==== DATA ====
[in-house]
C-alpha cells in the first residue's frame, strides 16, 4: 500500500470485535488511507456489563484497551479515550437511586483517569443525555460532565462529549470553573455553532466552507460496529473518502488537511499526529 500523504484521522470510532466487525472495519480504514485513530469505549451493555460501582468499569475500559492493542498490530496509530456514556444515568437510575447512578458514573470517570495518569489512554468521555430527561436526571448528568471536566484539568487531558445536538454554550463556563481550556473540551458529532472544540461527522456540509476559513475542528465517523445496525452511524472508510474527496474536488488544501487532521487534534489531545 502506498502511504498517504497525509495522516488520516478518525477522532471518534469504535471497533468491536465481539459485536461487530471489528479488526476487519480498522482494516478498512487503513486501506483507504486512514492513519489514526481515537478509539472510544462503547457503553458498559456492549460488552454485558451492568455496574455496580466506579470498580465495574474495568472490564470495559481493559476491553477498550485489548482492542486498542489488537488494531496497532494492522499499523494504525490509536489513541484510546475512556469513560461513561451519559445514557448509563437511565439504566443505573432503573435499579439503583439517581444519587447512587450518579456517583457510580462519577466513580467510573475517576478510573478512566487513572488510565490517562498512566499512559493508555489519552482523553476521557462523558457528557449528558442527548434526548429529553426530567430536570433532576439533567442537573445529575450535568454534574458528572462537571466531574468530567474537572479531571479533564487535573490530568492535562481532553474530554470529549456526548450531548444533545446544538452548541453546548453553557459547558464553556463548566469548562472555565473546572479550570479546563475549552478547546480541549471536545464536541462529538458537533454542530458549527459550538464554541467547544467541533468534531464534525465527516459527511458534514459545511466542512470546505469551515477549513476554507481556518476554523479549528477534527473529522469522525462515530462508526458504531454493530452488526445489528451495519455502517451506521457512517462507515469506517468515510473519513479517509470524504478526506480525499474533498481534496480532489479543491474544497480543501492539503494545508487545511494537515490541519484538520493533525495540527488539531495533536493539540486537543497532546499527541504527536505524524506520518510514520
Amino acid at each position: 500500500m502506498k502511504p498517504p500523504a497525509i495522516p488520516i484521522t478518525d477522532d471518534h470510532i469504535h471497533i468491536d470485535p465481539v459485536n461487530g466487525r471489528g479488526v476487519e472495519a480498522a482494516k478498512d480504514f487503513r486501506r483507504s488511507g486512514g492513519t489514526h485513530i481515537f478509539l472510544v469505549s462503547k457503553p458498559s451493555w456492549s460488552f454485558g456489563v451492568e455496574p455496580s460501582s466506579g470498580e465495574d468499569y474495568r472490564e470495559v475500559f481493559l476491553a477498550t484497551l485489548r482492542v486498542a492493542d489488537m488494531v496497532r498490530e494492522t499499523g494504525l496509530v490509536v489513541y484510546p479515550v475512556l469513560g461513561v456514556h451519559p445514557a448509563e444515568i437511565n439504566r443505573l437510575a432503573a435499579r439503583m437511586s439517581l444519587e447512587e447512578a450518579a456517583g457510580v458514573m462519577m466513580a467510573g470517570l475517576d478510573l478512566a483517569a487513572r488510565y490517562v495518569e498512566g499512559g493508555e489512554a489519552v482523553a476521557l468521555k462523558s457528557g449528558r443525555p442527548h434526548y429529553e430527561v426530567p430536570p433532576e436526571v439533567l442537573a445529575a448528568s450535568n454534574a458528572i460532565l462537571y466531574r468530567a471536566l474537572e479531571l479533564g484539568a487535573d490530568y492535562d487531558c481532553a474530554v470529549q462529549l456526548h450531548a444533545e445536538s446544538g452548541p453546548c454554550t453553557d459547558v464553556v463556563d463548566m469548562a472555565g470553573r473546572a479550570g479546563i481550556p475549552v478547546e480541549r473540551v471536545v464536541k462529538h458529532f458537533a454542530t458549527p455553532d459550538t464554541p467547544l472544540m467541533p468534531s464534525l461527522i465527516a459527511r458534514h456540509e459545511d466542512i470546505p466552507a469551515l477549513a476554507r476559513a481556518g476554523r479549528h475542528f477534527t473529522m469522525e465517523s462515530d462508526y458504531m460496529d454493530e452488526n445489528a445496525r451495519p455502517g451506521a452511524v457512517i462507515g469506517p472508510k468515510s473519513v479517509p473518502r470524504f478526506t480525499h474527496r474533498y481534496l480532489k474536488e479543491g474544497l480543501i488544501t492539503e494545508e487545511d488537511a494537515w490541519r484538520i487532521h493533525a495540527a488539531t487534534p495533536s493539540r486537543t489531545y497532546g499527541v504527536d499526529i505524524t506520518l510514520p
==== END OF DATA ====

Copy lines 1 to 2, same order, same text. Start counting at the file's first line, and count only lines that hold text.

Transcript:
[in-house]
C-alpha cells in the first residue's frame, strides 16, 4: 500500500470485535488511507456489563484497551479515550437511586483517569443525555460532565462529549470553573455553532466552507460496529473518502488537511499526529 500523504484521522470510532466487525472495519480504514485513530469505549451493555460501582468499569475500559492493542498490530496509530456514556444515568437510575447512578458514573470517570495518569489512554468521555430527561436526571448528568471536566484539568487531558445536538454554550463556563481550556473540551458529532472544540461527522456540509476559513475542528465517523445496525452511524472508510474527496474536488488544501487532521487534534489531545 502506498502511504498517504497525509495522516488520516478518525477522532471518534469504535471497533468491536465481539459485536461487530471489528479488526476487519480498522482494516478498512487503513486501506483507504486512514492513519489514526481515537478509539472510544462503547457503553458498559456492549460488552454485558451492568455496574455496580466506579470498580465495574474495568472490564470495559481493559476491553477498550485489548482492542486498542489488537488494531496497532494492522499499523494504525490509536489513541484510546475512556469513560461513561451519559445514557448509563437511565439504566443505573432503573435499579439503583439517581444519587447512587450518579456517583457510580462519577466513580467510573475517576478510573478512566487513572488510565490517562498512566499512559493508555489519552482523553476521557462523558457528557449528558442527548434526548429529553426530567430536570433532576439533567442537573445529575450535568454534574458528572462537571466531574468530567474537572479531571479533564487535573490530568492535562481532553474530554470529549456526548450531548444533545446544538452548541453546548453553557459547558464553556463548566469548562472555565473546572479550570479546563475549552478547546480541549471536545464536541462529538458537533454542530458549527459550538464554541467547544467541533468534531464534525465527516459527511458534514459545511466542512470546505469551515477549513476554507481556518476554523479549528477534527473529522469522525462515530462508526458504531454493530452488526445489528451495519455502517451506521457512517462507515469506517468515510473519513479517509470524504478526506480525499474533498481534496480532489479543491474544497480543501492539503494545508487545511494537515490541519484538520493533525495540527488539531495533536493539540486537543497532546499527541504527536505524524506520518510514520